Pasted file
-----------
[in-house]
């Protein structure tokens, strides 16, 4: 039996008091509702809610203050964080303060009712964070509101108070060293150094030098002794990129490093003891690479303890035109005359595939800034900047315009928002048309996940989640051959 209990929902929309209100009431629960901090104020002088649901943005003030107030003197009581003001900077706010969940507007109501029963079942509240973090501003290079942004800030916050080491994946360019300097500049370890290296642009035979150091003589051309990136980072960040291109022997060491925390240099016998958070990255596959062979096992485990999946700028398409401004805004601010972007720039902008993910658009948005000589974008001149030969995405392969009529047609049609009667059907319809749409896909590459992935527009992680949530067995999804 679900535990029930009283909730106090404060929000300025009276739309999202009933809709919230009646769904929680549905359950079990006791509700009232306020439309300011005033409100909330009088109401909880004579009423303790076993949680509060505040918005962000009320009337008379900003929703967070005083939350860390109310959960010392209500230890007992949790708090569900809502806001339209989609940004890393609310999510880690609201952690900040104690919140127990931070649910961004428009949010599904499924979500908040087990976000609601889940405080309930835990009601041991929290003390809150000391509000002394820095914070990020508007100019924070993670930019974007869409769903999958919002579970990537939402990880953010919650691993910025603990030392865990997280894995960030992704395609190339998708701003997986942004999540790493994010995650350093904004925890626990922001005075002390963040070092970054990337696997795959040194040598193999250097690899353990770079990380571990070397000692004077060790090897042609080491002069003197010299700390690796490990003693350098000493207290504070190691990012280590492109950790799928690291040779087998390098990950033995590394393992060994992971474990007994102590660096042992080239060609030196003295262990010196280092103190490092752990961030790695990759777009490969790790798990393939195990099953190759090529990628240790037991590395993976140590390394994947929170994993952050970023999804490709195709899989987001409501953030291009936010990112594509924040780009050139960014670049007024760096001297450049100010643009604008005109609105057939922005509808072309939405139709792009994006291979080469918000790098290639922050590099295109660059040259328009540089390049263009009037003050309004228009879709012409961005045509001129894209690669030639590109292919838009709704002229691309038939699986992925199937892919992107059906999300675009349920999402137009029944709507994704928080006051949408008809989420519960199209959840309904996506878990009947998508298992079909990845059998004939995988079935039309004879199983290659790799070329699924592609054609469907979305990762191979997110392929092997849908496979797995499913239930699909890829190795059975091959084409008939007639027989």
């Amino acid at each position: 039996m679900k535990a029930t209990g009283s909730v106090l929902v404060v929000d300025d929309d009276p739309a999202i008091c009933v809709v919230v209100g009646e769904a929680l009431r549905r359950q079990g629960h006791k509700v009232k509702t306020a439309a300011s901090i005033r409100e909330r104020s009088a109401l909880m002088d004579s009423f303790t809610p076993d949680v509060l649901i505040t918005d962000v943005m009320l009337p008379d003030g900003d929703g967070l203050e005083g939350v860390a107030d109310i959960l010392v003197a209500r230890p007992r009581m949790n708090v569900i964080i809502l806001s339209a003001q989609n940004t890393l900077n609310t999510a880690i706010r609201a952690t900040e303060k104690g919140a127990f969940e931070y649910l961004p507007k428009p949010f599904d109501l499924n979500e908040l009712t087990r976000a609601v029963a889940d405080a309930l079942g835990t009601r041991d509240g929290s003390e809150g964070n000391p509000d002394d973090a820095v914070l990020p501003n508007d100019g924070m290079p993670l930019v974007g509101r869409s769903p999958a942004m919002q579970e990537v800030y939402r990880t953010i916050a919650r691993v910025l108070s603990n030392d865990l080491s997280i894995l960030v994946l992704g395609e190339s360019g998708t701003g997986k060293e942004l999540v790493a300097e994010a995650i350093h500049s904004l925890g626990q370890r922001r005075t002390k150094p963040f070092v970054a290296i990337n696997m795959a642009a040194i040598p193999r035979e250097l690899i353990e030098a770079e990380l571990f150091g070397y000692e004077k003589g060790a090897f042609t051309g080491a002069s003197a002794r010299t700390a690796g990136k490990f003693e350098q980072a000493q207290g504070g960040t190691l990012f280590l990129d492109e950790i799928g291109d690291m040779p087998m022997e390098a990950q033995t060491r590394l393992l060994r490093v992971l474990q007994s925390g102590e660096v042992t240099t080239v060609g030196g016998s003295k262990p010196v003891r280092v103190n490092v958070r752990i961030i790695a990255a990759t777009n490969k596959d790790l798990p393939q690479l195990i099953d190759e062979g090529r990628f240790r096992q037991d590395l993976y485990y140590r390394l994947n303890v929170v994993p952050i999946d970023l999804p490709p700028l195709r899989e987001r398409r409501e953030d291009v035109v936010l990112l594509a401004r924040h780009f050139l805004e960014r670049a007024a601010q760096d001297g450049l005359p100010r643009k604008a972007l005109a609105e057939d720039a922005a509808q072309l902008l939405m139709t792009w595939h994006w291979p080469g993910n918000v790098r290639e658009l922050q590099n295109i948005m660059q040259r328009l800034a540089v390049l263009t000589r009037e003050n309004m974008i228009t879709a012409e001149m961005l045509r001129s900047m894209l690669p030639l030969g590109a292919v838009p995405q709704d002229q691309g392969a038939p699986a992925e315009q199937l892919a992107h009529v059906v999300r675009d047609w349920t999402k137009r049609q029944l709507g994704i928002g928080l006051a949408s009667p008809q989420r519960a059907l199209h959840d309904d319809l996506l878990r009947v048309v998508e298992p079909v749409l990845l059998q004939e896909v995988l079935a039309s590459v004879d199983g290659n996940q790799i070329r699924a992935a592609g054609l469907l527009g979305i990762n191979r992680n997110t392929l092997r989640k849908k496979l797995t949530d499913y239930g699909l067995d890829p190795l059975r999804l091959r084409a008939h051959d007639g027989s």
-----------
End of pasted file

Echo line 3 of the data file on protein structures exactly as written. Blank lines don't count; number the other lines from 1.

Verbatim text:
């Amino acid at each position: 039996m679900k535990a029930t209990g009283s909730v106090l929902v404060v929000d300025d929309d009276p739309a999202i008091c009933v809709v919230v209100g009646e769904a929680l009431r549905r359950q079990g629960h006791k509700v009232k509702t306020a439309a300011s901090i005033r409100e909330r104020s009088a109401l909880m002088d004579s009423f303790t809610p076993d949680v509060l649901i505040t918005d962000v943005m009320l009337p008379d003030g900003d929703g967070l203050e005083g939350v860390a107030d109310i959960l010392v003197a209500r230890p007992r009581m949790n708090v569900i964080i809502l806001s339209a003001q989609n940004t890393l900077n609310t999510a880690i706010r609201a952690t900040e303060k104690g919140a127990f969940e931070y649910l961004p507007k428009p949010f599904d109501l499924n979500e908040l009712t087990r976000a609601v029963a889940d405080a309930l079942g835990t009601r041991d509240g929290s003390e809150g964070n000391p509000d002394d973090a820095v914070l990020p501003n508007d100019g924070m290079p993670l930019v974007g509101r869409s769903p999958a942004m919002q579970e990537v800030y939402r990880t953010i916050a919650r691993v910025l108070s603990n030392d865990l080491s997280i894995l960030v994946l992704g395609e190339s360019g998708t701003g997986k060293e942004l999540v790493a300097e994010a995650i350093h500049s904004l925890g626990q370890r922001r005075t002390k150094p963040f070092v970054a290296i990337n696997m795959a642009a040194i040598p193999r035979e250097l690899i353990e030098a770079e990380l571990f150091g070397y000692e004077k003589g060790a090897f042609t051309g080491a002069s003197a002794r010299t700390a690796g990136k490990f003693e350098q980072a000493q207290g504070g960040t190691l990012f280590l990129d492109e950790i799928g291109d690291m040779p087998m022997e390098a990950q033995t060491r590394l393992l060994r490093v992971l474990q007994s925390g102590e660096v042992t240099t080239v060609g030196g016998s003295k262990p010196v003891r280092v103190n490092v958070r752990i961030i790695a990255a990759t777009n490969k596959d790790l798990p393939q690479l195990i099953d190759e062979g090529r990628f240790r096992q037991d590395l993976y485990y140590r390394l994947n303890v929170v994993p952050i999946d970023l999804p490709p700028l195709r899989e987001r398409r409501e953030d291009v035109v936010l990112l594509a401004r924040h780009f050139l805004e960014r670049a007024a601010q760096d001297g450049l005359p100010r643009k604008a972007l005109a609105e057939d720039a922005a509808q072309l902008l939405m139709t792009w595939h994006w291979p080469g993910n918000v790098r290639e658009l922050q590099n295109i948005m660059q040259r328009l800034a540089v390049l263009t000589r009037e003050n309004m974008i228009t879709a012409e001149m961005l045509r001129s900047m894209l690669p030639l030969g590109a292919v838009p995405q709704d002229q691309g392969a038939p699986a992925e315009q199937l892919a992107h009529v059906v999300r675009d047609w349920t999402k137009r049609q029944l709507g994704i928002g928080l006051a949408s009667p008809q989420r519960a059907l199209h959840d309904d319809l996506l878990r009947v048309v998508e298992p079909v749409l990845l059998q004939e896909v995988l079935a039309s590459v004879d199983g290659n996940q790799i070329r699924a992935a592609g054609l469907l527009g979305i990762n191979r992680n997110t392929l092997r989640k849908k496979l797995t949530d499913y239930g699909l067995d890829p190795l059975r999804l091959r084409a008939h051959d007639g027989s």